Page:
Shop for local ingredients wherever you ‘stream. No need to plan meals ahead of time—half the fun is experimenting with what’s already in your galley, paired with what’s fresh at your destination.
“I usually find the ingredients first and then wing it with the other items I have on hand to come up with a meal,” said Laura Domela, author of the “Riveted” blog and an Airstreaming foodie who finds her produce at farmer’s markets and buys fresh seafood directly from local fishermen and markets on the water. “Sometimes I research a recipe online and modify it to fit what’s in our Airstream fridge, and sometimes I make up something completely on my own,” she said.
Domela and her husband—both seafood lovers—occasionally travel to specific places for an ingredient the area is known for, like Penn Cove, Washington (for the famous mussels), or the Oregon Coast for Dungeness crab. “We’ll definitely be going to back to Fanny Bay and Deep Bay in British Columbia,” she said. “Those oysters were incredible!”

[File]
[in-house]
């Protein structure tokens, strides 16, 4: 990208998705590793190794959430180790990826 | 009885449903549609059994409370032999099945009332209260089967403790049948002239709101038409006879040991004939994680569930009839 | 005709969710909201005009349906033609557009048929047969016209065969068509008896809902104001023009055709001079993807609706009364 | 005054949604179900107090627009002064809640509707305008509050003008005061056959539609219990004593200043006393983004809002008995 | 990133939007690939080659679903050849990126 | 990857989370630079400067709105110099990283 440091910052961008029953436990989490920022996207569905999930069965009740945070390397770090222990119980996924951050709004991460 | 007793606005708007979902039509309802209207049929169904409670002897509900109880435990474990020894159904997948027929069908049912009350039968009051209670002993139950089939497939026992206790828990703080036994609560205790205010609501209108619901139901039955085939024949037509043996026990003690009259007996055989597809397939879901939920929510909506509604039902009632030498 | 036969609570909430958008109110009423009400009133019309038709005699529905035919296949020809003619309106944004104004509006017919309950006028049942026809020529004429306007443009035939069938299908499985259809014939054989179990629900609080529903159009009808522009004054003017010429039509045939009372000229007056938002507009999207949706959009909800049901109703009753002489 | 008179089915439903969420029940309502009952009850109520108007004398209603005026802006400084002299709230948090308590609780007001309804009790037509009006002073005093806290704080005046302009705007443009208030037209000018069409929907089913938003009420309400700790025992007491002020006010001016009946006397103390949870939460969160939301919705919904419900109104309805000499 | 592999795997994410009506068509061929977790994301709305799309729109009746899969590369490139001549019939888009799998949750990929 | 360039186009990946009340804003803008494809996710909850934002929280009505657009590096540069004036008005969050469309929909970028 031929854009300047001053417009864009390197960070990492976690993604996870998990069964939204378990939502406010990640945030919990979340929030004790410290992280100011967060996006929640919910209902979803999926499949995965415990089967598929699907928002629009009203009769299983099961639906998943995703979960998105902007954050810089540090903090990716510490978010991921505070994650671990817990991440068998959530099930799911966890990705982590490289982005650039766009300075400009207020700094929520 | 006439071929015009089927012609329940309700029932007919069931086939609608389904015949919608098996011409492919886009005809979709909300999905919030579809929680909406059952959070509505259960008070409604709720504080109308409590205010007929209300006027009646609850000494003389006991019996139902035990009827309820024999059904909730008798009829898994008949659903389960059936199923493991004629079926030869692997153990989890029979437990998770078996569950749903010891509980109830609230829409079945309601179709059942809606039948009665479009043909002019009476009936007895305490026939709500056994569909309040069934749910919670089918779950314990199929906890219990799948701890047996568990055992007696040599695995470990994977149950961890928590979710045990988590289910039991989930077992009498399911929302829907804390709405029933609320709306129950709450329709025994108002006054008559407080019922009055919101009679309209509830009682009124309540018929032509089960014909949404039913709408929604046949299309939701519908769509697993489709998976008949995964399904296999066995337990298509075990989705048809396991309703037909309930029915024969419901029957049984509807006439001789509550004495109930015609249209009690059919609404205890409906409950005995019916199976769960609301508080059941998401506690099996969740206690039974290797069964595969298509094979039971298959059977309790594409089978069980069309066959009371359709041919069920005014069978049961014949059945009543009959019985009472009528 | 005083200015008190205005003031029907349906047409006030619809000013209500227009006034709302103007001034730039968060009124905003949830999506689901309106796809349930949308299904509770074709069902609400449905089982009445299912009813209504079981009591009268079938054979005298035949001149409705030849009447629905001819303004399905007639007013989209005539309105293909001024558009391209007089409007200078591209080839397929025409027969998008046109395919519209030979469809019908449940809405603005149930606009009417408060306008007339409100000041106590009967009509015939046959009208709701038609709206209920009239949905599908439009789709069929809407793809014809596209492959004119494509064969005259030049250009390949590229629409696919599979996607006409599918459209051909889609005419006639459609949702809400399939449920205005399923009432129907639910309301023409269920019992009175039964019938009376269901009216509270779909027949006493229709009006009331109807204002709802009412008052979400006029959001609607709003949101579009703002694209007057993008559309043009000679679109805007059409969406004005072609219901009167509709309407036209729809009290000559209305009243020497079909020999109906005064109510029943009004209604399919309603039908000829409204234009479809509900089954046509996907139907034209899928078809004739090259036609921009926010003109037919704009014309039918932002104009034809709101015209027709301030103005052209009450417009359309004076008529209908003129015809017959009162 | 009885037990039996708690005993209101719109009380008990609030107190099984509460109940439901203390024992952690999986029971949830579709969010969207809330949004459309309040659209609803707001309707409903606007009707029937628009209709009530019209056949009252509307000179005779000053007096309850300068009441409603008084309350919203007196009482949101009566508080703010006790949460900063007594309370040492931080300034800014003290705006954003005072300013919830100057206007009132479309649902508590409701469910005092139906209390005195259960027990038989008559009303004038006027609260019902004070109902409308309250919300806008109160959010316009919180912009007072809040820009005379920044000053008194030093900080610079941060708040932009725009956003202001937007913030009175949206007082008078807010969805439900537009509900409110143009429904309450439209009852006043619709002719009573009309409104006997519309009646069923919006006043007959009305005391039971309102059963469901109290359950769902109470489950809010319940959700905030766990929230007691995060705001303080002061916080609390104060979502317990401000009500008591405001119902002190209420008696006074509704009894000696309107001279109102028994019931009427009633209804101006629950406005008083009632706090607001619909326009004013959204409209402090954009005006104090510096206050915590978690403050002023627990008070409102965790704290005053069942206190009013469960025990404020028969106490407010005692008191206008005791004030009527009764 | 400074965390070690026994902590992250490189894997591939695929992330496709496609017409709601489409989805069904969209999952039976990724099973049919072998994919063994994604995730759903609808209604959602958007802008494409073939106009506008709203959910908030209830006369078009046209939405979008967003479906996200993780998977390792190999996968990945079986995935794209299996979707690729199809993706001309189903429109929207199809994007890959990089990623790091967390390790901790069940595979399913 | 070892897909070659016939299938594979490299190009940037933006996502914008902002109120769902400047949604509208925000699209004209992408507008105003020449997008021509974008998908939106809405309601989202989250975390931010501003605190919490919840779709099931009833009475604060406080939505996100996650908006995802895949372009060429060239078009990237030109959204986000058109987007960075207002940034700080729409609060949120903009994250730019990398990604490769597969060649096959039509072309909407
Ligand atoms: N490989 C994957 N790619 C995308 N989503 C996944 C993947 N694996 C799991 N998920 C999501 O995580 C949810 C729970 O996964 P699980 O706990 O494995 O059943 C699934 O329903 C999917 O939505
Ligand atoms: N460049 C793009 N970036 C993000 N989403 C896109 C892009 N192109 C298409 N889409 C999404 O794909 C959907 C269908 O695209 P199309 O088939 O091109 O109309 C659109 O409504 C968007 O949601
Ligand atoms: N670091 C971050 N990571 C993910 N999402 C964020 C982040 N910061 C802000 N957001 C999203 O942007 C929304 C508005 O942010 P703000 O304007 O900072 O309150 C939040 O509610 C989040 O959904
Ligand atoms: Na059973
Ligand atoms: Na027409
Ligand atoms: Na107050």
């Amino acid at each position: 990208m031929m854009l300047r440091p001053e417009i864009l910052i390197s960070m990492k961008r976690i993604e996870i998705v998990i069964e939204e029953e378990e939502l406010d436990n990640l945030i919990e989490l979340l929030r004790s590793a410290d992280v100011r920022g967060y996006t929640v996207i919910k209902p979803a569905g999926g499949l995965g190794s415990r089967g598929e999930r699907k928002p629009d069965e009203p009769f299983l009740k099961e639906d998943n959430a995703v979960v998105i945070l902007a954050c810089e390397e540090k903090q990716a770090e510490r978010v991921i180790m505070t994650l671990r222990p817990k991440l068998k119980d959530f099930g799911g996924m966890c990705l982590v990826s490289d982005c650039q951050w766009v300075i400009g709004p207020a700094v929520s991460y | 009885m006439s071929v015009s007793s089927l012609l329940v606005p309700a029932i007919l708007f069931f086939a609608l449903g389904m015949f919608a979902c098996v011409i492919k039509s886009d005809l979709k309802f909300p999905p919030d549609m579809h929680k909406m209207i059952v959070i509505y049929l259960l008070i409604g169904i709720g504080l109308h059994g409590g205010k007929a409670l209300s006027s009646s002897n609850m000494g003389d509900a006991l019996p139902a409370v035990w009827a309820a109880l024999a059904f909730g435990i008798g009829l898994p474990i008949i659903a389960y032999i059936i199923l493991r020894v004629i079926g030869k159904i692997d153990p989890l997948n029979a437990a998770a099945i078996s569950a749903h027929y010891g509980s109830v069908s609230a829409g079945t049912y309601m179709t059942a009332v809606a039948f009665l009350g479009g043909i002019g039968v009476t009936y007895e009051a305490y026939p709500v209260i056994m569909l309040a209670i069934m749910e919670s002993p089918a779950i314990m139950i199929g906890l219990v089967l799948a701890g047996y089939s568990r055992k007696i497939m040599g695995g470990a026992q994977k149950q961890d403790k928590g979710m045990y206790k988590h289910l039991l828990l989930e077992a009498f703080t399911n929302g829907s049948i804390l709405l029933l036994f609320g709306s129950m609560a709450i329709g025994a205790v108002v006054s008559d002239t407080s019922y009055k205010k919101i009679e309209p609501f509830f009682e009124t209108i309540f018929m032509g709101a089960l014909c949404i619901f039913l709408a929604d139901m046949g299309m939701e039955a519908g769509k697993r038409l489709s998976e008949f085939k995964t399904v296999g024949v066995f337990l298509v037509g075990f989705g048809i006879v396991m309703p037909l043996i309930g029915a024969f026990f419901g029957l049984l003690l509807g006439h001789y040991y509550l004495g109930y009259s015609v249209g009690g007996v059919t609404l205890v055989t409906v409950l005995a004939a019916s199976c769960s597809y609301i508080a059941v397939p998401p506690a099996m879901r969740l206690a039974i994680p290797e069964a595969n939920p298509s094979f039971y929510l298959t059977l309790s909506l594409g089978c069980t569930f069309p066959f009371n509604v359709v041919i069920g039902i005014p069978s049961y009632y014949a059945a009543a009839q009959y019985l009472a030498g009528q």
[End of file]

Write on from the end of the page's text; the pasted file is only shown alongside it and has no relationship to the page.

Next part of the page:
On an Airstream trip through Marin County in California the couple once scored a dozen free oysters from a neighbor at the RV park. “We smoked them on the Traeger grill and they were fabulous,” Domela said. “The next day we made our way down to Tomales Bay and came back with more.” (Try her recipe for delicious smoked oyster chowder)
Do a little research on the local cuisine before you tow into town. Shopping for foods labeled heirloom (grown from seeds which have been pollinated naturally), artisanal (made in a traditional or non-mechanized way), and heritage (passed from one generation to the next) is a great way to immerse yourself in the local culture and try something new. (Unique food items are also fun to bring back for gifts or use in your kitchen at home.)
Visit Riveted for more tips, recipes and foodie photos.